There is another world, but it is inside this one.
– Paul Eluard
This is the quote Cica Ghost has selected for the description of her March 2022 installation, Green Planet, which opened on Saturday March 5th. Whilst most quotations give Eluard as saying “in”, rather than “inside”, it is nevertheless an entirely appropriate quote for the installation, and for at least two reasons – which I’ll come to in a moment, and promise not to offer an entire treatise on them!
Follow the SLurl (or the LM, if you have that!), and you’ll be delivered to the bowl of what might be an ancient impact crater, almost completely ringed by green-covered hills. The only way out – worryingly – is a gaping maw overseen by a single large, roving eye, and from within which rise or hang green stalagmites and stalactites – or might they be teeth?!
However, the maw is not that deep and is not waiting to chomp down on you when you attempt to pass; rather it is a gateway to a curved gorge-like canyon, its walls and floor again almost slimed in green and from which green flowers point their trumpet-like blooms at the strange orange-green sky.
The far end of this valley opens out into an even more alien landscape, a place inhabited by strange slug-like creatures as green as the their surroundings, some with what we would regard as the normal complement of eyes, others with decidedly monocular vision and still some with no real indication of any form of eye or eyes. Fat-lipped and bulbous-headed, they are clearly not of Earthly origin, and the mix with more of the strange maw-like creatures and one or two that have legs.
Throughout this landscape, more of the trumpet-like flowers point to the sky, and many of the undulating features have the feel of having been extruded rather than formed, while green globs drool from fronds and rocks as if someone has thrown green paint across this place – or perhaps it is the gunk thrown out by whatever caused the impact crater that is home to the landing point! Also to be found here are little fumeroles that periodically burp forth green bubbles that drift upwards, while grass-like fronds that have escaped any smothering by the green goop curl gently.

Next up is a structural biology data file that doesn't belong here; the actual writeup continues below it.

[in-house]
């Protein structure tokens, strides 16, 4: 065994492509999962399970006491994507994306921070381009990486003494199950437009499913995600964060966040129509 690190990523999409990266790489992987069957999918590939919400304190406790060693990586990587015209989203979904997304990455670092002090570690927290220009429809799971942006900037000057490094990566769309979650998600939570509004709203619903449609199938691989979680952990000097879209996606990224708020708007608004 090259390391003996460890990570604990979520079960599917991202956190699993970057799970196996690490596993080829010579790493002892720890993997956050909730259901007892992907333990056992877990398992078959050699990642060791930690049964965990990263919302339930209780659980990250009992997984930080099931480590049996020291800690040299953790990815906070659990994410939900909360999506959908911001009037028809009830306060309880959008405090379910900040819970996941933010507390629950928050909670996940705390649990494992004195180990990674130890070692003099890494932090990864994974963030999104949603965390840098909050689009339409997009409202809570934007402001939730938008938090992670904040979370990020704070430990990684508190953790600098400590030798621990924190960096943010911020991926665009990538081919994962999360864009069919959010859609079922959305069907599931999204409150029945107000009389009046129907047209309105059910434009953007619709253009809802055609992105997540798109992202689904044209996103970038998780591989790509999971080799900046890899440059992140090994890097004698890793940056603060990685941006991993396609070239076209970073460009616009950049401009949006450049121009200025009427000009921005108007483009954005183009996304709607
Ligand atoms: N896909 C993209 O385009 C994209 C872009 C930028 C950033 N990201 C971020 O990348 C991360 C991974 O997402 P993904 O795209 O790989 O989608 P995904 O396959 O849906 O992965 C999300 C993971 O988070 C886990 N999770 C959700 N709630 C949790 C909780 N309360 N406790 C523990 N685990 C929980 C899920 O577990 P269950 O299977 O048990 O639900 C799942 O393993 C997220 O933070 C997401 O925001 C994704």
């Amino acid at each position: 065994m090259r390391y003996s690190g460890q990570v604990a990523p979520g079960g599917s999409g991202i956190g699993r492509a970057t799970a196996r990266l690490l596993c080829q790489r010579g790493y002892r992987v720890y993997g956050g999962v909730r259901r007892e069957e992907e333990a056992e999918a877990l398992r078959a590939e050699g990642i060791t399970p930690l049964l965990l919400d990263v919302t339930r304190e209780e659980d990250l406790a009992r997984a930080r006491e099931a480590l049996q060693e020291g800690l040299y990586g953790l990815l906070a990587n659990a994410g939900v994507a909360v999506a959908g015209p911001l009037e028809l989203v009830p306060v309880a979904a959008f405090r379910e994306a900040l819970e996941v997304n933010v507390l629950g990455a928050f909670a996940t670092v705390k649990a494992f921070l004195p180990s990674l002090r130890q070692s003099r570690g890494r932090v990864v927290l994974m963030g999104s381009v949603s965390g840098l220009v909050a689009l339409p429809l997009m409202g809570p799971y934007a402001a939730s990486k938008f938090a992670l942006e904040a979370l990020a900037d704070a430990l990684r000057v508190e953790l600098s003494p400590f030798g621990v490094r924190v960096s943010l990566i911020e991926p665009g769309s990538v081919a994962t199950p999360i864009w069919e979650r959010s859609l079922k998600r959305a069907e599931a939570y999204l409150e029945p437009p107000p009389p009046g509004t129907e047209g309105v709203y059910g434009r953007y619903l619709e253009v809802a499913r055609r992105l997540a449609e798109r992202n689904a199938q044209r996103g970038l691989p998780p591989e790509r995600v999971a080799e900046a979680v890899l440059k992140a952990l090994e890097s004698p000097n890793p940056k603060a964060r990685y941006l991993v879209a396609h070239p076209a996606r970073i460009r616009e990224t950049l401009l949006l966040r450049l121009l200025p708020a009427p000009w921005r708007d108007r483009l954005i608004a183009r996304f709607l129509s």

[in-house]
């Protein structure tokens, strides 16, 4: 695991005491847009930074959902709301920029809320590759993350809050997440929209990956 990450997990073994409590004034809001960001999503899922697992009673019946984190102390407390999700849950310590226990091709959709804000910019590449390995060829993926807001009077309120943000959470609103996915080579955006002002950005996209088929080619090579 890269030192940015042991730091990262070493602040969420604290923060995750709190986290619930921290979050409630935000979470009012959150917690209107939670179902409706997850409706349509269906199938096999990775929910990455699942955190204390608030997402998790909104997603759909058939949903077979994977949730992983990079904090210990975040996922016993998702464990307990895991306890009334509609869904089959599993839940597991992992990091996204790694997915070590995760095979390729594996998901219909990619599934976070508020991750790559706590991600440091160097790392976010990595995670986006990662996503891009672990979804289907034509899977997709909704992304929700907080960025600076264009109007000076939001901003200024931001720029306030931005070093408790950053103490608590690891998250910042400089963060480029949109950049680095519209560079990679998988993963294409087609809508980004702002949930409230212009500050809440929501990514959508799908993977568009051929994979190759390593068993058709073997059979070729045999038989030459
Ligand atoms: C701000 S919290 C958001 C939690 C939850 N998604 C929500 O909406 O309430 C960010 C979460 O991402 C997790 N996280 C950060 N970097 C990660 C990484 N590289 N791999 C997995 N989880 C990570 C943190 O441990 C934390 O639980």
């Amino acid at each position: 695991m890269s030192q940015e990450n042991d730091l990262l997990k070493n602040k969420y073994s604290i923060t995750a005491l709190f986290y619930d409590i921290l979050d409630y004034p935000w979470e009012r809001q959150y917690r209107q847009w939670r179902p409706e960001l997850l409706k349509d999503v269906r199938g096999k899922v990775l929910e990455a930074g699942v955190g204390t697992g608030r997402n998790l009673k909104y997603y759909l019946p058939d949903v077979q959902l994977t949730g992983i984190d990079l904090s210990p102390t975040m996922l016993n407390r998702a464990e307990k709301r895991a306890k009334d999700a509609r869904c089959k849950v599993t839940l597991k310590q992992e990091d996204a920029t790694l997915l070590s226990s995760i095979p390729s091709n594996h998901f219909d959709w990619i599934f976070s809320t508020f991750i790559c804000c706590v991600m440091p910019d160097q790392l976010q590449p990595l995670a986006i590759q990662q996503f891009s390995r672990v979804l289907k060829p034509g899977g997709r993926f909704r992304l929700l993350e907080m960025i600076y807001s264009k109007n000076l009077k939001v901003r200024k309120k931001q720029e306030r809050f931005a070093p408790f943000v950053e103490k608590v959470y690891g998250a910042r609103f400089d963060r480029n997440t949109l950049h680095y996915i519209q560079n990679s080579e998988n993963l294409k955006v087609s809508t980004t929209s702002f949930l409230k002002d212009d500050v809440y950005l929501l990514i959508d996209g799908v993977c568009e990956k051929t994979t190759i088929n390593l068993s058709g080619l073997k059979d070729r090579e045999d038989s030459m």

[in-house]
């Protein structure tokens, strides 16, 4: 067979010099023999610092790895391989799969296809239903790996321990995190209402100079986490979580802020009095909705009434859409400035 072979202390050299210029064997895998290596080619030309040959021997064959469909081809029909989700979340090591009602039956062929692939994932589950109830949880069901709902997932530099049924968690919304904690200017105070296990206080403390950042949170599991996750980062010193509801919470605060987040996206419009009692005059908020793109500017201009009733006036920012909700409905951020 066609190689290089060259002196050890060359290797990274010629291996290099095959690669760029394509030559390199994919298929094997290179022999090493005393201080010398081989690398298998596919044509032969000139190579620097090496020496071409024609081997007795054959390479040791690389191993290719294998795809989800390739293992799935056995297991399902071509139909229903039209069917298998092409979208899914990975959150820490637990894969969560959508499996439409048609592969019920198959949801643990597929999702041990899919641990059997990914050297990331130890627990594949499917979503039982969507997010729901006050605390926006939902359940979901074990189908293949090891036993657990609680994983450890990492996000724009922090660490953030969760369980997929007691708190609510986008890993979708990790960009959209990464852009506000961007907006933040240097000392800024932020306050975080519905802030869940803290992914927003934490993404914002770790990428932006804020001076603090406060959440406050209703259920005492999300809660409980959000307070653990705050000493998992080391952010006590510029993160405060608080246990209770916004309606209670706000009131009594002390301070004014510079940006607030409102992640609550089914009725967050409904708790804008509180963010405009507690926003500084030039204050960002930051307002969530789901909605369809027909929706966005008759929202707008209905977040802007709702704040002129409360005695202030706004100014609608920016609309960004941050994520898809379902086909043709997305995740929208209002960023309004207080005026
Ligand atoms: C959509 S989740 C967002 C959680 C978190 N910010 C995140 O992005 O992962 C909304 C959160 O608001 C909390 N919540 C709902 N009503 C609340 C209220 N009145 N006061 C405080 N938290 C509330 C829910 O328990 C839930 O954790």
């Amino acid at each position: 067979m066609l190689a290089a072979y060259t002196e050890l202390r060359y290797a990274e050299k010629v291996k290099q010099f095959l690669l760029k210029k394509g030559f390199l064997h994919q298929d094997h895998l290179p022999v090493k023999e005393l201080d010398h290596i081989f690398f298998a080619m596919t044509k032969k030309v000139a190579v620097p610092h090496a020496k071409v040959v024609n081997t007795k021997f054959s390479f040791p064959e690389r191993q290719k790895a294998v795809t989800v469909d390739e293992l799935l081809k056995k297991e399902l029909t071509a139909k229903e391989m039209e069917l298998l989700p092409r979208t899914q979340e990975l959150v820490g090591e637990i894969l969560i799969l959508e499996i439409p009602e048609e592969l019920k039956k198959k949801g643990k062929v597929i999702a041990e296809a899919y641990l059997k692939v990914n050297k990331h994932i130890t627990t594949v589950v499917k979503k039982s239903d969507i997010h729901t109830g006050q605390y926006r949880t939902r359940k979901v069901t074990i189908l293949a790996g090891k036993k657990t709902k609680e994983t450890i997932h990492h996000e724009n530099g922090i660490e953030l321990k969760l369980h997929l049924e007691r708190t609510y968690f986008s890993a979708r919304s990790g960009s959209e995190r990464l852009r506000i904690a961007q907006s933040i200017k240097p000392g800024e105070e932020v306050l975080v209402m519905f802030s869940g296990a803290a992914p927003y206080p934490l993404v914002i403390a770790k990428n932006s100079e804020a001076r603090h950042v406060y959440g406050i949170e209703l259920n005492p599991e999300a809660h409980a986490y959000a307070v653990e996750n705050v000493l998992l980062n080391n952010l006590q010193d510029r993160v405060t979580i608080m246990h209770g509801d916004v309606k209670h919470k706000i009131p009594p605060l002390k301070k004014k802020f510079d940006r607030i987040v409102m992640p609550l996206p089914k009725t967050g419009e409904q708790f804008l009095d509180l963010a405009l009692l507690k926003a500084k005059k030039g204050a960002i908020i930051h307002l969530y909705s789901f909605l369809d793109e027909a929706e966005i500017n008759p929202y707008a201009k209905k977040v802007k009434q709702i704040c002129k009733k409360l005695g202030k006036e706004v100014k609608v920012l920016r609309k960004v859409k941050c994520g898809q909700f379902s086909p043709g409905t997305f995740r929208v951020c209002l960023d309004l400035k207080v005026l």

Sitting pristine within the setting is a silvered metal rocket, panels heavily riveted and a single viewport looking out over the scene – but the creature with its face pressed to the thick beaded glass does not appear to be human. The presence of the rocket and its traveller, together with a glass-domed very Earthly-looking flower, add perfectly to the overall surrealism of the setting.
And surrealism is one of the reasons the quote Cica has chosen for the setting is so apt: Eluard was one of the founders of the Surrealist movement, dedicated to opening channels in the mind as a means for the unconscious mind to express itself. In this respect, there is much to be said about Second Life and the manner in which we can use it to express ideas of our own and unlock our imaginations in a way that somewhat parallels surrealism’s attempts to unlock the subconscious.
The second element in the fitting choice of Eluard’s quote is that just as there is a myriad of worlds out amongst the stars of our galaxy, some of which – perhaps many – might will harbour strange and exotic life that might be celebrated through the bizarre creatures Cica has given us here; we have only to look inwards to find equally fabulous “other worlds” as they sit within our imaginations. Worlds like Cica’s Green Planet – wonderfully bizarre and captivating, unusual, engaging and fun (be sure to mouse over things – there are hidden dances awaiting discovery and a number of fun poses to be had – although you might have to look up at what is drifting around overhead to find the latter!).
As always, another great installation from Cica, who never fails to offer something fresh and eye-catching each month, so do please consider making a donation to her on-going work when visiting! And don’t forget the gift at the landing point!